Neurologist Oliver Sacks concludes Musicophilia by stating that “music is a necessity for those with dementia” and while Sacks had tested the familiar music route, he theorises that “music does not have to be familiar to exert its emotional pull.”
Beatie Wolfe's intention with Power of Music & Dementia is to show how novel music can have transformative effects too.
Beatie Wolfe’s overarching intention for this project is to the furthering of research in this area, to the humanisation of care and to the wider application of music programmes within home, care homes and care facilities
Made possible with the generous support of The Utley Foundation
Inspired by neurologist Oliver Sacks, who detailed the power of music for a range of ailments from Parkinson’s through to autism, Beatie was particularly moved by his accounts of using familiar and personal music to provide that vital "way in" for those living with dementia.
After discovering that her American Grandmother had been diagnosed with dementia, Beatie had the opportunity to see the amazing impact of the music first-hand when she performed to her. Following this experience, Beatie decided to play music to a relative living in a care home in Portugal. However what was meant to be a performance for a single individual ended up being for the entire dementia ward, of some 100 patients. On this occasion, Beatie’s music was entirely unfamiliar to the residents and there was also no lyrical connection to draw upon - as none of the residents spoke any English. Beatie was amazed to watch individuals waking up from being asleep, singing along, clapping and fully engaging with the music and the director of the care home describing it as “the best he had ever seen the group” in his 10 years directorship.
Returning to the UK with this experience fresh in her mind, Beatie realised that she wanted something more concrete to share than simply a powerful anecdote and decided then to take this further.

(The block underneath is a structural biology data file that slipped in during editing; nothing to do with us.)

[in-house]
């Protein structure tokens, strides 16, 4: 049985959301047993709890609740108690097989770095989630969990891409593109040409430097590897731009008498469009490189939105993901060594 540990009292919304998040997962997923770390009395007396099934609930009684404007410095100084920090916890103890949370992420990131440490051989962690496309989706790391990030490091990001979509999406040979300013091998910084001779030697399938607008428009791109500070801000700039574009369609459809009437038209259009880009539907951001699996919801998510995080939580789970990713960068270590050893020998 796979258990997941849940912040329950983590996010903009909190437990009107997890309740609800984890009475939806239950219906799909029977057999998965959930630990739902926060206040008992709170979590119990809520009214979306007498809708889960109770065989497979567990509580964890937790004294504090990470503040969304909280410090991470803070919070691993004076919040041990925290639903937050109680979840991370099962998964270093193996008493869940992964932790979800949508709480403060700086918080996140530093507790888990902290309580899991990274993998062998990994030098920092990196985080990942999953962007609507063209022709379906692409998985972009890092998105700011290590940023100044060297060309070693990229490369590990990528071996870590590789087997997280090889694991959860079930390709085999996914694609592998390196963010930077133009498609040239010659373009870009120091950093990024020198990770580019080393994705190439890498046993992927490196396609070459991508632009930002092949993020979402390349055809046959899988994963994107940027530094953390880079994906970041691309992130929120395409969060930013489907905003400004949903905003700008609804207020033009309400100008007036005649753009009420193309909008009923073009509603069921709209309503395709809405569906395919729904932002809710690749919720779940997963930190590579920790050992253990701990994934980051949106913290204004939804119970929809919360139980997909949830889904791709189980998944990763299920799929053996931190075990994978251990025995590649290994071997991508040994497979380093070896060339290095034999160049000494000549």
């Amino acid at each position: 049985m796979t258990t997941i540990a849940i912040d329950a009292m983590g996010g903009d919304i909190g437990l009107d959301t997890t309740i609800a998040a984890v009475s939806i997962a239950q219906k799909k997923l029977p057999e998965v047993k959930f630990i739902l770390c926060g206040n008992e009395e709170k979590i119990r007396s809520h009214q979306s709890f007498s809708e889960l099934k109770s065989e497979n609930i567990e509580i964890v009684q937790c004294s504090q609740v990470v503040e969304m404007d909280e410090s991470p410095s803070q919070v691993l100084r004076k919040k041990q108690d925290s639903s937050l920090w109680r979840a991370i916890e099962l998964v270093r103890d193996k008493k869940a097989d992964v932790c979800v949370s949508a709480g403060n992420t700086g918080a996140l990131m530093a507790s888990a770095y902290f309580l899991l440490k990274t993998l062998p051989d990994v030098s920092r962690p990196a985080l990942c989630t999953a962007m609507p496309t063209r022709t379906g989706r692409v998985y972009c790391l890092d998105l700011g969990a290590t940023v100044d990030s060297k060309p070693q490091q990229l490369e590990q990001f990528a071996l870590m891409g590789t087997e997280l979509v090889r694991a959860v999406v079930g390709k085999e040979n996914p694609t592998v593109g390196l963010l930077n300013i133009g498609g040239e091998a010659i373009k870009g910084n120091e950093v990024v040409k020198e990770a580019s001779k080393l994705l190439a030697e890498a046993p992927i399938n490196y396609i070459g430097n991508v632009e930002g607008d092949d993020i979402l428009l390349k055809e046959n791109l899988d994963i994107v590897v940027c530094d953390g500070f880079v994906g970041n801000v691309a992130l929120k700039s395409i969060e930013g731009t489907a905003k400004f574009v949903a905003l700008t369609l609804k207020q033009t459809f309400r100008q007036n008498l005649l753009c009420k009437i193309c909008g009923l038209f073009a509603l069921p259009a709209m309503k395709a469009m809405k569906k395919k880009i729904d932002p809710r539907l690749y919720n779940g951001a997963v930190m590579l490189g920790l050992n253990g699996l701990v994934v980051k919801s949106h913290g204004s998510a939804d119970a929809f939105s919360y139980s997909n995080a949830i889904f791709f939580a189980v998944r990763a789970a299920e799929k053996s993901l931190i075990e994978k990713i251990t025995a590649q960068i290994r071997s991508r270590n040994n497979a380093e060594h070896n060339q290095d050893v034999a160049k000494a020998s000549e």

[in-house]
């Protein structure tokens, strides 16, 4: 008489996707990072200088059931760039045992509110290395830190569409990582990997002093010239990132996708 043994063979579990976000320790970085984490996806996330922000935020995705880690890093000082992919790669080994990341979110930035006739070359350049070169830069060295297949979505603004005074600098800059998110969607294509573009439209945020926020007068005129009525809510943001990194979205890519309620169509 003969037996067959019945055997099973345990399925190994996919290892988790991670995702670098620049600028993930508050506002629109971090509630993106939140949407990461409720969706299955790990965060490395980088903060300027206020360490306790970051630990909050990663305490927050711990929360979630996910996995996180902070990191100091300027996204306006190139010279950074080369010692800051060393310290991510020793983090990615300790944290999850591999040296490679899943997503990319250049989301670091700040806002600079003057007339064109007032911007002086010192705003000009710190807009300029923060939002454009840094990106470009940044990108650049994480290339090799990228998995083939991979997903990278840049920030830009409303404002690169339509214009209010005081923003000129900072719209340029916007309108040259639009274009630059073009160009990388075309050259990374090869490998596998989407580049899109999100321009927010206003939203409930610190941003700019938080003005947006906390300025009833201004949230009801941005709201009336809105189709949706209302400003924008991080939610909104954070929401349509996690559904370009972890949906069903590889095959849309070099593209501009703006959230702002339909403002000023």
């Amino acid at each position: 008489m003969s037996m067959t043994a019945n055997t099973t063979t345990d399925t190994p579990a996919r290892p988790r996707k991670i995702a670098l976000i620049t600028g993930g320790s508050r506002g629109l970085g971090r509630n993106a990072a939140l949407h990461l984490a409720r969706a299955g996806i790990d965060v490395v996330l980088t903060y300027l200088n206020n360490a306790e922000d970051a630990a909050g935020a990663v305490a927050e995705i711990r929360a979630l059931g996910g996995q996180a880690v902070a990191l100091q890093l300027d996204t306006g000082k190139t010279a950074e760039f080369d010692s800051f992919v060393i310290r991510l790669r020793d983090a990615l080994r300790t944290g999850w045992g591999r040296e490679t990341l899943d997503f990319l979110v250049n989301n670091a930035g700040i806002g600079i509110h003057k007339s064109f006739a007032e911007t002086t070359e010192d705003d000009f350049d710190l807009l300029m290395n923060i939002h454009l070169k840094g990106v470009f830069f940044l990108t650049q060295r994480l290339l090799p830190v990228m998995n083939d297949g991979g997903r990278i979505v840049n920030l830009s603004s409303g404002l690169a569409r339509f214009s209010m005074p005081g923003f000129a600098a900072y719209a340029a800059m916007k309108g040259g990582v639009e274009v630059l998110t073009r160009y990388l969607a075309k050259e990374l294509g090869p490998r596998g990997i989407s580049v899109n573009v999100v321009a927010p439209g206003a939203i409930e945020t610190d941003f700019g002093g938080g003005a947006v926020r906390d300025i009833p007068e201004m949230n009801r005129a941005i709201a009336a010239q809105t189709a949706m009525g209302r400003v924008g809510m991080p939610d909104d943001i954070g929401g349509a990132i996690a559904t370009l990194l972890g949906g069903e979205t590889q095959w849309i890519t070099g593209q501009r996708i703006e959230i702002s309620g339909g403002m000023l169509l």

Teaming up with The Utley Foundation, the former marketing director of HSBC, the Priory Care Home Group and 20/20 Research, Beatie set out the following objective to conduct a research tour with the aim of recreating the magic of Portugal but this time with some parameters in place for capturing and analysing the data.
Beatie Wolfe performed her original music at a series of Priory Group care homes across the UK. Residents were monitored during the live performance by carers and doctors and then in the weeks following listening to the same songs on headsets. This study ran for four months and is the first of its kind to test the impact of novel music (unconnected to past and memory) for those living with dementia. Highlight responses include “over 72% responding to the music in meaningful ways e.g. singing along, clapping, tapping” and significant improvements in memory and communication across the 4-month period that the study ran. Some of the amazing reactions to the music were captured in this documentary video:
To name a few breakthrough moments:
Anne, who had not spoken in 7 months, started singing along with great volume to songs that she had never heard before
David’s family had stopped visiting because it was too difficult to see him inert and out of it. The carers were hopeful that the music would produce some sign of engagement that they could share with David’s family to say “he’s still here”. Before the music began nothing could rouse David, then within the first few bars of the first song, David’s arm started to move in perfect time to the music. Then his eyes went wide. Later in the set he got up and he danced.
Edna was besides herself with grief, feeling "worthless" and alone in a room full of people. At the start of the music she sat sobbing uncontrollably but during the performance she quickly found her confidence and transformed into a joyful state, clapping and singing along.
The 'Power of Music & Dementia' results - a video documentary (below) and research report - are hugely positive and provide data which can significantly alter the way people care for those living with dementia and how they can engage and connect via the power of music
Significant Improvements In communication & memory
72% Responded to Music
Stanford University Interviews Beatie Wolfe on their TV Channel
Beatie Wolfe Addresses the Alzhiemer's Association of America
This pilot study has been called "profound" and “a first of its kind” by The Times, "a musical miracle" by The Independent, "ground-breaking" by BBC Radio 4 and “inspiring” by WIRED. Beatie was invited to present at DLD Health in Munich, Social Innovation Summit in Silicon Valley (in the process met Stephen Friend), WIRED’s Conference in London, The Royal Institution, UCSD, Berklee Music College and Apple’s HQ theatre.
"A musical miracle for dementia ..."
Hear BBC Radio 4's extended segment on PM
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"Using music to treat dementia..."